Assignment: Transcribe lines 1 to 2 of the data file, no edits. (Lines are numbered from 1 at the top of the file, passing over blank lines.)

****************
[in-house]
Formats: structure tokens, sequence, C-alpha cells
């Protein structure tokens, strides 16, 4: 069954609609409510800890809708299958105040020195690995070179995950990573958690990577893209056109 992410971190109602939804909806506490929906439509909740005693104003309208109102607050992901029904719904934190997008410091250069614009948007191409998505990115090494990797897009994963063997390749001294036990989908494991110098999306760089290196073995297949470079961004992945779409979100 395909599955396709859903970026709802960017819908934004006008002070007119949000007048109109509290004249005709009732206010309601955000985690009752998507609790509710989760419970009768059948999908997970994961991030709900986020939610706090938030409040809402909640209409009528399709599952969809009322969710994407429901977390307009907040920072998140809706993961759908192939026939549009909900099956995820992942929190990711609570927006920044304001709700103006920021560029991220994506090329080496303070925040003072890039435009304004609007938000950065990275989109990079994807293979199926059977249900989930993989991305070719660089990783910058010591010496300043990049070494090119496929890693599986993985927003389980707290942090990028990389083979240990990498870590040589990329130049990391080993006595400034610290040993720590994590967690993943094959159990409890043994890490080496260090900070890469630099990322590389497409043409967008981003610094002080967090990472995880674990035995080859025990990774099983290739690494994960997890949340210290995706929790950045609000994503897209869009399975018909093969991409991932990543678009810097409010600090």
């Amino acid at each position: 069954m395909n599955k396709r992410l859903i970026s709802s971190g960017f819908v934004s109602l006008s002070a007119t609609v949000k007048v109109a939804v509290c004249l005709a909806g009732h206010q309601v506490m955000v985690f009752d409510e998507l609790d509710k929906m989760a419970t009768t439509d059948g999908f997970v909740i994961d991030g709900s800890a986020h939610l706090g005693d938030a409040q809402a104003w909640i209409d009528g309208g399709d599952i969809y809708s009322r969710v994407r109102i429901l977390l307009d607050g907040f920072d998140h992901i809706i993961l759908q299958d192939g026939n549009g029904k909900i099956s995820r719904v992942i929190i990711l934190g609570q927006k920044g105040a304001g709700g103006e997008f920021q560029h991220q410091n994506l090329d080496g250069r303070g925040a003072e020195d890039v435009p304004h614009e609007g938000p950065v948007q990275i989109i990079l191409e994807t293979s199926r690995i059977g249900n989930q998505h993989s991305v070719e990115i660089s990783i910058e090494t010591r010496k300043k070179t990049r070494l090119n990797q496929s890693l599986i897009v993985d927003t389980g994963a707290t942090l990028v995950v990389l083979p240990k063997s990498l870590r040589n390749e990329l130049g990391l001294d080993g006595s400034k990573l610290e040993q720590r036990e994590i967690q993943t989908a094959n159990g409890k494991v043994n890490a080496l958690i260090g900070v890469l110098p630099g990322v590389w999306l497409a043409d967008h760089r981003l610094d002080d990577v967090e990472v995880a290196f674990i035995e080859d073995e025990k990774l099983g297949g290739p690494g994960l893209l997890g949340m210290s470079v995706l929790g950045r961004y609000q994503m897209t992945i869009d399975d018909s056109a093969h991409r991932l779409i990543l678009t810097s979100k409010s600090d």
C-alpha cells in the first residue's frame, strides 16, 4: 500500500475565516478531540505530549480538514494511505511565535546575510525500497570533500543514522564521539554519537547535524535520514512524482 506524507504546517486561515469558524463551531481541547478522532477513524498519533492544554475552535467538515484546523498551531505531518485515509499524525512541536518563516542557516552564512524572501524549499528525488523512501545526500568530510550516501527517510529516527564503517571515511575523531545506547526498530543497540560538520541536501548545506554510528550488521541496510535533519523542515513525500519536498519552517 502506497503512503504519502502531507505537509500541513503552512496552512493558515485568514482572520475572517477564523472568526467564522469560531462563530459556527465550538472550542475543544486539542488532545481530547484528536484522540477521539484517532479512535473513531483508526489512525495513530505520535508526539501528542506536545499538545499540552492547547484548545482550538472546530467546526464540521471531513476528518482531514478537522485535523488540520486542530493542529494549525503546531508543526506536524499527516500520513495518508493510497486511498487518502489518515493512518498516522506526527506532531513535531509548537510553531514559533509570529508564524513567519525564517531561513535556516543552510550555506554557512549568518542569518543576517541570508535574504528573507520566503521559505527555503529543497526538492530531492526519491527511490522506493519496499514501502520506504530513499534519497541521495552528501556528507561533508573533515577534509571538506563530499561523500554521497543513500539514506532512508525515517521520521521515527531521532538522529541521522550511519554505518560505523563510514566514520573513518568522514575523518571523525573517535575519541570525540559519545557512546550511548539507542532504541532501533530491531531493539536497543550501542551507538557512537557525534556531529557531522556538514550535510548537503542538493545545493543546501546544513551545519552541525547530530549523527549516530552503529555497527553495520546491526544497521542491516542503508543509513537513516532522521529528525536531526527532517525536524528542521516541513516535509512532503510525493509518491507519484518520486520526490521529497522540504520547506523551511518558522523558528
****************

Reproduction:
[in-house]
Formats: structure tokens, sequence, C-alpha cells